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Nigeria: Court Stops Shell From Terminating Company’s Contract

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allAfrica.com: Nigeria: Court Stops Shell From Terminating Company’s Contract

This Day (Lagos)
2 May 2008
Davidson Iriekpen
Lagos

A Lagos High Court has restrained oil giant, Shell Petroleum Development Company of Nigeria Limited (SPDC) from terminating a three-year contract between it and an indigenous auto engineering firm, Doyin Motors Limited.

The order was sequel to an ex-parte motion filed for the firm by one Mr. Seni Adio of the law firm of Copley and Partners, accusing Shell of some underhand dealings meant to frustrate the contract with the aim of re-awarding same to a firm with foreign bias.

Named with Shell as defendants in the substantive suit, are Mandilas Enterprises, Access Bank Plc and First Bank Plc.

Presiding judge, Justice Sunday Oladokun Ishola specifically restrained Shell and her agents from terminating the said contract numbered “S14866 for Operation and Maintenance of SPDC Owned Light Vehicles in the Western Region” to prevent further negative implications to the plaintiff.

The Court also restrained Shell and her agents from re-awarding the contract to Mandilas Enterprises Limited as alleged by the plaintiff); further undermining the plaintiff’s relationship with her employees and impeding or interfering with Doyin Motors’ performance of services contained in the contract.

Justice Ishola equally restrained Access Bank Plc and her agents from making any payment from the plaintiff’s account without the authorization of Doyin Motors’s Managing Director. The bank is also to desist from taking instructions from Shell to make payment from the said account.

Doyin Motors, in a statement of claim stated that the contract was awarded to it after wining the bid in late 2005 and early 2006 which was to terminate in December 2008.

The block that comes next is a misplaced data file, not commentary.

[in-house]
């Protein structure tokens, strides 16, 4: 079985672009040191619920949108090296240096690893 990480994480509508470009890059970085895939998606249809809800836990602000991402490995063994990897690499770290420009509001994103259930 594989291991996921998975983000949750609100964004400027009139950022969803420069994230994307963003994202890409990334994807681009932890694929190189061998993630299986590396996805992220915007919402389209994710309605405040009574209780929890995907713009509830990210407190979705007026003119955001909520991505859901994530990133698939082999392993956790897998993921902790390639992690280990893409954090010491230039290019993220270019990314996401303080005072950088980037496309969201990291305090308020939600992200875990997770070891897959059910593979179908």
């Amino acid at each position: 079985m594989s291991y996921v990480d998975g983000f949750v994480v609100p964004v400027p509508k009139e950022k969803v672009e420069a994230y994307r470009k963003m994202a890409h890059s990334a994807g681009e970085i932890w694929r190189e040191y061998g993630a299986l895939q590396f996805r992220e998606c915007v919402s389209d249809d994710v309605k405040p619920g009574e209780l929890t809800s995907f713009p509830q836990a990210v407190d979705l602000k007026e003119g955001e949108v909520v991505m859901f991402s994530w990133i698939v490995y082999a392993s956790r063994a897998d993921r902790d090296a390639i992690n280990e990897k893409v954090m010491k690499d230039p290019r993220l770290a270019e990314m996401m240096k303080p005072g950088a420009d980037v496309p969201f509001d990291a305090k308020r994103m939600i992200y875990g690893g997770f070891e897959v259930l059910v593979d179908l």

According to the firm (plaintiff), all had gone on well between parties to the contract until Shell allegedly began undermining the contract’s terms. It equally alleged that Mandilas, who provided similar services for Shell until late 2005, was taking steps to frustrate her efforts in successfully executing the said contract.

Citing an instance of Shell’s alleged breach of the contract terms; Doyin Motors stated that contrary to agreement that Shell must “initiate payment upon 45 days of receiving the plaintiff’s invoice for services rendered,” Shell had neglected to pay for services provided in respect of the contract for upward of 27 months now.

The plaintiff added that as a result, Shell was indebted to her in the excess of N300 million, adding that the oil company’s actions have negatively affected her operations and relations with her banker, Access Bank from whom it got a loan of N80million to finance the contract.

The plaintiff accused Access bank of equally undermining an existing agreement between them in respect of the loan by allegedly collaborating with Shell to subvert her interest.

According to Doyin Motors, there was an agreement between her and Access bank that, while all proceeds from the Shell contract would be paid into a designated account marked 04503478 opend at the bank’s Warri (Delta State) branch, the bank would only pay Plaintiff’s employees’ salaries upon the receipt of a signed cheque to that effect from Doyin’s MD, Mr. Ayorinde Adedoyin.

The plaintiff claimed that the bank, acting in collaboration with Shell, ignored their agreement in respect the process of paying her (Doyin’s) staff salaries and had continued to pay them without the plaintiff’s knowledge and authorization.

Doyin Motors who alleged that the various actions of the defendants were meant to frustrate her and pave way for the re-award of the contract to Mandilas said it was aware of plans by Shell to unilaterally terminate the said contract without recourse to due process.

It therefore asked the court for perpetual restraining orders against the defendants and their agents, and an award of N900million against Shell as cost of both general and specific damages suffered by her so far. Hearing resumes May 6 this year.

http://allafrica.com/stories/200805020140.html

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